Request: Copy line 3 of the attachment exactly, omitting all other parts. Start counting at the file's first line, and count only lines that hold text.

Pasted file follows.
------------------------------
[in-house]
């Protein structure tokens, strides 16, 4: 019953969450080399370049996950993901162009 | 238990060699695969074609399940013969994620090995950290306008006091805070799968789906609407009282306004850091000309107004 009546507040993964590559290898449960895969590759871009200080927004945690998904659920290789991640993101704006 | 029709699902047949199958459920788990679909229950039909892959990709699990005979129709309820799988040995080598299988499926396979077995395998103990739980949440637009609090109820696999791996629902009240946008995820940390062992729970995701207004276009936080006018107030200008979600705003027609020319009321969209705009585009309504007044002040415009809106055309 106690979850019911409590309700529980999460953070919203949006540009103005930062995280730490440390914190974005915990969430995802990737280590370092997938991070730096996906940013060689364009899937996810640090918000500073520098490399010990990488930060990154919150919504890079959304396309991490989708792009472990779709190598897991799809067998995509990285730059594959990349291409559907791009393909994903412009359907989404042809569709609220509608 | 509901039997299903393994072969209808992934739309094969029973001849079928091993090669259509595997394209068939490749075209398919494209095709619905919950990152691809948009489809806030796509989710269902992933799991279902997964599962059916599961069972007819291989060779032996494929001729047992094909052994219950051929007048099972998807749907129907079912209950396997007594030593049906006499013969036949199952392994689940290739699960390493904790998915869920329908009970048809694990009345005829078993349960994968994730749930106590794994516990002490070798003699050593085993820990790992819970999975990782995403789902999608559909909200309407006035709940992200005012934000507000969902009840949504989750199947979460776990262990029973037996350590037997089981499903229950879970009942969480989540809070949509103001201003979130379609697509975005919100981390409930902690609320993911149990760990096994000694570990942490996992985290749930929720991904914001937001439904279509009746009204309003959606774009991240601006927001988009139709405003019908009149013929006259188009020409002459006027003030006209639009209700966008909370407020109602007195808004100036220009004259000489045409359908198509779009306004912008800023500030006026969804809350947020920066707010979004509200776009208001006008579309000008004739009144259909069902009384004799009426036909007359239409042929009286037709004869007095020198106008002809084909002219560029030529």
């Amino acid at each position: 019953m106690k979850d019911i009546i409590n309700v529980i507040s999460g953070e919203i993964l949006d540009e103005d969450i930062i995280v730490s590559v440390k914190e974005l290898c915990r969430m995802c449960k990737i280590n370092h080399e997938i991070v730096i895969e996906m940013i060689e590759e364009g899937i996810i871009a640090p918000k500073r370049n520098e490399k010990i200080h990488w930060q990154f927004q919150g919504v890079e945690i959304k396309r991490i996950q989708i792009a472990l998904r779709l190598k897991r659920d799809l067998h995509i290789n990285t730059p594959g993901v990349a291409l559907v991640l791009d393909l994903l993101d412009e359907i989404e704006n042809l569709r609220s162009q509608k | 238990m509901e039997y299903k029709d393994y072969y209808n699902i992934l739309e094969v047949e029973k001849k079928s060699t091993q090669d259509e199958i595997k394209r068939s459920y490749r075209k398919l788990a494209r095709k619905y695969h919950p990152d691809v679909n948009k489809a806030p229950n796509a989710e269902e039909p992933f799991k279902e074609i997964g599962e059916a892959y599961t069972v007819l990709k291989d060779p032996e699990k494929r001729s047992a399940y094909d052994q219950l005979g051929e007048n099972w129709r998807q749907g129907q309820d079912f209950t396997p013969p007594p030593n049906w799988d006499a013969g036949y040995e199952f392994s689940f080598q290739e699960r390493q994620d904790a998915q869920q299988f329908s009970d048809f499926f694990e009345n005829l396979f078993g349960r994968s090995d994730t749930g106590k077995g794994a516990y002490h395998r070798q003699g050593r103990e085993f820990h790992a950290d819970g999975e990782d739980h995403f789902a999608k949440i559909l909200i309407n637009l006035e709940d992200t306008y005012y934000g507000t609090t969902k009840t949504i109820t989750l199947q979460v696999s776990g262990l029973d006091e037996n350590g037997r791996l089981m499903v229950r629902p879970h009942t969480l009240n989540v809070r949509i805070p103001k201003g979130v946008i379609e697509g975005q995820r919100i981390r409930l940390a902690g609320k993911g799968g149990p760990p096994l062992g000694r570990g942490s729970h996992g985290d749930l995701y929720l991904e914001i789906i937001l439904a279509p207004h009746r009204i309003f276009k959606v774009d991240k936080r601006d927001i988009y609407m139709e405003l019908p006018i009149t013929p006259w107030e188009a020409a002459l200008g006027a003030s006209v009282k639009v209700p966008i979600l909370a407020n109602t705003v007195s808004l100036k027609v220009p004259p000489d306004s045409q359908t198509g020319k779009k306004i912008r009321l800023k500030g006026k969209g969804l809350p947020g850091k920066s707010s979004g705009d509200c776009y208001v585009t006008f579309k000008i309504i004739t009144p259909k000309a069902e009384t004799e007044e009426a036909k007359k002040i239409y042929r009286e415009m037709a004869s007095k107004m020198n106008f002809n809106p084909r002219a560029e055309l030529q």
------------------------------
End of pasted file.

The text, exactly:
């Amino acid at each position: 019953m106690k979850d019911i009546i409590n309700v529980i507040s999460g953070e919203i993964l949006d540009e103005d969450i930062i995280v730490s590559v440390k914190e974005l290898c915990r969430m995802c449960k990737i280590n370092h080399e997938i991070v730096i895969e996906m940013i060689e590759e364009g899937i996810i871009a640090p918000k500073r370049n520098e490399k010990i200080h990488w930060q990154f927004q919150g919504v890079e945690i959304k396309r991490i996950q989708i792009a472990l998904r779709l190598k897991r659920d799809l067998h995509i290789n990285t730059p594959g993901v990349a291409l559907v991640l791009d393909l994903l993101d412009e359907i989404e704006n042809l569709r609220s162009q509608k | 238990m509901e039997y299903k029709d393994y072969y209808n699902i992934l739309e094969v047949e029973k001849k079928s060699t091993q090669d259509e199958i595997k394209r068939s459920y490749r075209k398919l788990a494209r095709k619905y695969h919950p990152d691809v679909n948009k489809a806030p229950n796509a989710e269902e039909p992933f799991k279902e074609i997964g599962e059916a892959y599961t069972v007819l990709k291989d060779p032996e699990k494929r001729s047992a399940y094909d052994q219950l005979g051929e007048n099972w129709r998807q749907g129907q309820d079912f209950t396997p013969p007594p030593n049906w799988d006499a013969g036949y040995e199952f392994s689940f080598q290739e699960r390493q994620d904790a998915q869920q299988f329908s009970d048809f499926f694990e009345n005829l396979f078993g349960r994968s090995d994730t749930g106590k077995g794994a516990y002490h395998r070798q003699g050593r103990e085993f820990h790992a950290d819970g999975e990782d739980h995403f789902a999608k949440i559909l909200i309407n637009l006035e709940d992200t306008y005012y934000g507000t609090t969902k009840t949504i109820t989750l199947q979460v696999s776990g262990l029973d006091e037996n350590g037997r791996l089981m499903v229950r629902p879970h009942t969480l009240n989540v809070r949509i805070p103001k201003g979130v946008i379609e697509g975005q995820r919100i981390r409930l940390a902690g609320k993911g799968g149990p760990p096994l062992g000694r570990g942490s729970h996992g985290d749930l995701y929720l991904e914001i789906i937001l439904a279509p207004h009746r009204i309003f276009k959606v774009d991240k936080r601006d927001i988009y609407m139709e405003l019908p006018i009149t013929p006259w107030e188009a020409a002459l200008g006027a003030s006209v009282k639009v209700p966008i979600l909370a407020n109602t705003v007195s808004l100036k027609v220009p004259p000489d306004s045409q359908t198509g020319k779009k306004i912008r009321l800023k500030g006026k969209g969804l809350p947020g850091k920066s707010s979004g705009d509200c776009y208001v585009t006008f579309k000008i309504i004739t009144p259909k000309a069902e009384t004799e007044e009426a036909k007359k002040i239409y042929r009286e415009m037709a004869s007095k107004m020198n106008f002809n809106p084909r002219a560029e055309l030529q």